Bill said, is the food.The food is unbelievable. So the gentleman
sending to the left of me,and so it's gonna be a great introduction.

(13:54):
But I we would be remissed theVeterans outreach did not mention the food
that will be provided and the rinksand so forth. So we are just
blessed. Jason tell us about thatfood. Well, we have a great
lineup of food this year. Wehave brisket and uh, shrimp and grits.
We have John Gross does a rollbar for us, so I have

(14:15):
shrimp and crab and oysters. We'redoing some roasted oysters this year. Urban
Churn is actually going to be dippingice cream at the dessert bar this year.
Oh yeah no, and they actuallydonated a churn day. It's gonna
be one of the silent auction itemswhere you can actually go design your ice
cream, name it, and they'regoing to do part of the proceeds to
vote. But also that's great.And the gentleman sitting to your left is

(14:41):
Mike. Mike pronouncing your name rankLesser. Okay, how did you guys
come together? How did you becomethe CoA chairs of this? Yeah,
I went to Jason, you know, early on, and the two people
that did a great job last year, Surely First and Kato oiler they're both
going to be out of the countrywith their with their companies. So I
went to Jason and I said,Jason, we need two new chairs.

(15:03):
And he looked at me and said, see one new chair. I said,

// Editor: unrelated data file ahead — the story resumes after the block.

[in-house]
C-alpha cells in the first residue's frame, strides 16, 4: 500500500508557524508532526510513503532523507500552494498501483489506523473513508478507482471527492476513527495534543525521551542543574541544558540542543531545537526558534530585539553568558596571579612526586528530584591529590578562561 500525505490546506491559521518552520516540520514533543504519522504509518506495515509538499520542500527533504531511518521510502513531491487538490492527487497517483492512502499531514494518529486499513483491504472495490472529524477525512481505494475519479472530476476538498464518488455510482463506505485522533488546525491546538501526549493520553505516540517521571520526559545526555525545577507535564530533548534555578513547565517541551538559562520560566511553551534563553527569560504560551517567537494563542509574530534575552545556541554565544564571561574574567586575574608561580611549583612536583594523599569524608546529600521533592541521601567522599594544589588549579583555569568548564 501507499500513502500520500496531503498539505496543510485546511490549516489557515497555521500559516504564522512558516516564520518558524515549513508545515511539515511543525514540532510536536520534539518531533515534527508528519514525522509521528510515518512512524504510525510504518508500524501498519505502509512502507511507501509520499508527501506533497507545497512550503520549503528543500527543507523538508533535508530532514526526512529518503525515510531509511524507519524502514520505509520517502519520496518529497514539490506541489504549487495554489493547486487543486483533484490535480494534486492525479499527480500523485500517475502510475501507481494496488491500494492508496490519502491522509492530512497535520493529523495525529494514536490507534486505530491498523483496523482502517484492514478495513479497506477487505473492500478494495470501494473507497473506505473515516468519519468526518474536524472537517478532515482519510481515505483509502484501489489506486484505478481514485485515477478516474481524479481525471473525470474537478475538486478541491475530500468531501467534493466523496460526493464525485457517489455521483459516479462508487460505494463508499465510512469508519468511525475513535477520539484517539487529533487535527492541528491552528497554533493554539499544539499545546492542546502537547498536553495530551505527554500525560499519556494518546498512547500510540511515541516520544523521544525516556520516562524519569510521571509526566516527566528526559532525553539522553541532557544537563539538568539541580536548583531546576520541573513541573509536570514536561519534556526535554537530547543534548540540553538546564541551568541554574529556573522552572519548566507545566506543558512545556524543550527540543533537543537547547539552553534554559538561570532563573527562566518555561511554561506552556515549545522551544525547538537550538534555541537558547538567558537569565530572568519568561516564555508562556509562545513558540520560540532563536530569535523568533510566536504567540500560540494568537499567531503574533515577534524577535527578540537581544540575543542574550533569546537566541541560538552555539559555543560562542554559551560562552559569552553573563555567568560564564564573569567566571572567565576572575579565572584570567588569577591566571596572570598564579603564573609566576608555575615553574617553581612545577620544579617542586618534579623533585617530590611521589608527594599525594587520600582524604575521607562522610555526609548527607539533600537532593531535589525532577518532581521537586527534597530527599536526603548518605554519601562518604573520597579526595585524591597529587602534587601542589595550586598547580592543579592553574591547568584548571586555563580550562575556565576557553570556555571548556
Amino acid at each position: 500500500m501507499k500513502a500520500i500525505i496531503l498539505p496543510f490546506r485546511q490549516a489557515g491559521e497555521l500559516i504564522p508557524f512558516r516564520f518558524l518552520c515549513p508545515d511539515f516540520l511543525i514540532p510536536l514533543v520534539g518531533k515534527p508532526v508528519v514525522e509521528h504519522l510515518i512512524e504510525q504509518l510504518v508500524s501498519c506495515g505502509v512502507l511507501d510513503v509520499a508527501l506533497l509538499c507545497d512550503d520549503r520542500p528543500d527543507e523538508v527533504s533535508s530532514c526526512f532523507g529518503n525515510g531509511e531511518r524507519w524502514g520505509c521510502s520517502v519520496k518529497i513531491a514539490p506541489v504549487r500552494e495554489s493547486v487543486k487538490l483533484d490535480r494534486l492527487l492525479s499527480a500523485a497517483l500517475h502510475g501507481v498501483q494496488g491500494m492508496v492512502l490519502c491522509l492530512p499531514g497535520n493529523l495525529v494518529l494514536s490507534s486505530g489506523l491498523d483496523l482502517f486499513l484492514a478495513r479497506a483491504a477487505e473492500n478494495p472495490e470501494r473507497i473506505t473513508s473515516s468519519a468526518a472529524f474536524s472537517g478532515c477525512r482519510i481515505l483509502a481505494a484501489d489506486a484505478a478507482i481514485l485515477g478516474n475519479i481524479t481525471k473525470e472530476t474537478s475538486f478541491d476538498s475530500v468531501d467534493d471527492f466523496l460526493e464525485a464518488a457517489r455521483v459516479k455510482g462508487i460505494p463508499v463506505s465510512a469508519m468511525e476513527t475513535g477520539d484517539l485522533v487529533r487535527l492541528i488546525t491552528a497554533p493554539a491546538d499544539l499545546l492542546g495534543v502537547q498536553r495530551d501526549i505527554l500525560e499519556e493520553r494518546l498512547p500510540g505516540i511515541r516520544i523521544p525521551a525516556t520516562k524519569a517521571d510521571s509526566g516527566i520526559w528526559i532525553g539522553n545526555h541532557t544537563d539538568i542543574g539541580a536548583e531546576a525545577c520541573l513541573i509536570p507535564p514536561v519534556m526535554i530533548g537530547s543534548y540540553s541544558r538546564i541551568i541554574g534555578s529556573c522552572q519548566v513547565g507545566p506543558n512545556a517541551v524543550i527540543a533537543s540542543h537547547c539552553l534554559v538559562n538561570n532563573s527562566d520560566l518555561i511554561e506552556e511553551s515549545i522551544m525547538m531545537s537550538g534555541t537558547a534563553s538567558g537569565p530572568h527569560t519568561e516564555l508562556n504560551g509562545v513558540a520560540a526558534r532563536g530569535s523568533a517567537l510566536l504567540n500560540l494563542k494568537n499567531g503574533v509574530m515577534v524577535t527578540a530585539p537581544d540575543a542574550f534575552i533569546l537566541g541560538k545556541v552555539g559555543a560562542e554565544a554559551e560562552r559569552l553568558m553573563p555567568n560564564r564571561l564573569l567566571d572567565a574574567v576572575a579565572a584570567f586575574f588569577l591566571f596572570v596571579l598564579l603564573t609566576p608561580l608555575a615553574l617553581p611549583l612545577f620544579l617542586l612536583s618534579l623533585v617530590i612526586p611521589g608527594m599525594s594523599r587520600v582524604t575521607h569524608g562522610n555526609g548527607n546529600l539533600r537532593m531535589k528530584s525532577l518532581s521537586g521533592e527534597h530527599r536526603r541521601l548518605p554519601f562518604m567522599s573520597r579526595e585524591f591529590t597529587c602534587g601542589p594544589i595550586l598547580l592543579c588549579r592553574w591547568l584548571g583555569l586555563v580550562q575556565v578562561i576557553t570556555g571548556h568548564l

I got to do this again.But then I went and had brunch
with him and we decided to partnertogether. And you know, we you
know, I'm doing a lot ofthe corporate sponsorships, Jason's managing the event
on site, and we're working itwell as a team, and the whole
committee is doing a great job.A lot of new people in the committee.

(15:24):
But this is an opportunity. I'mhonored and humbled to be to be
the coach chair with Jason. Butit's a blessing to me. You're very
involved in the community to begin withit. They're always fundraising for something.
But why does this, uh,this organization mean so much? Do you
guys? I think when I calledTom's Immerman out of the blue, I'll

(15:46):
never forget the conversation we had andI said, I'm interested in having you
be a benefactor of Graystone brew House, Kentucky, Derby Day. He goes,
what's that? So I explained tohim. I said, I'm not
sure how much money we're going tobe able to raise for you in the
first year, but by the timewe get done the second third year,
everybody in this town is going toknow who you are. So you came

(16:06):
to hint to Tom with the idea. I didn't know that, and I
came. I read about it onlineand to me, it had a great,
great marketing idea behind it. AndJohn Frish, who is the owner
of Higher Information Group, partners withJason. He wanted a military veterans organization
tied back to Derby Day. Thisis perfect and I just read about it

(16:27):
online. I picked up the phone, call Tom and said, we got
something for you. And right awaywe had a lot of people renewed by
Anderson for example. Yeah, andI met We've met a lot of people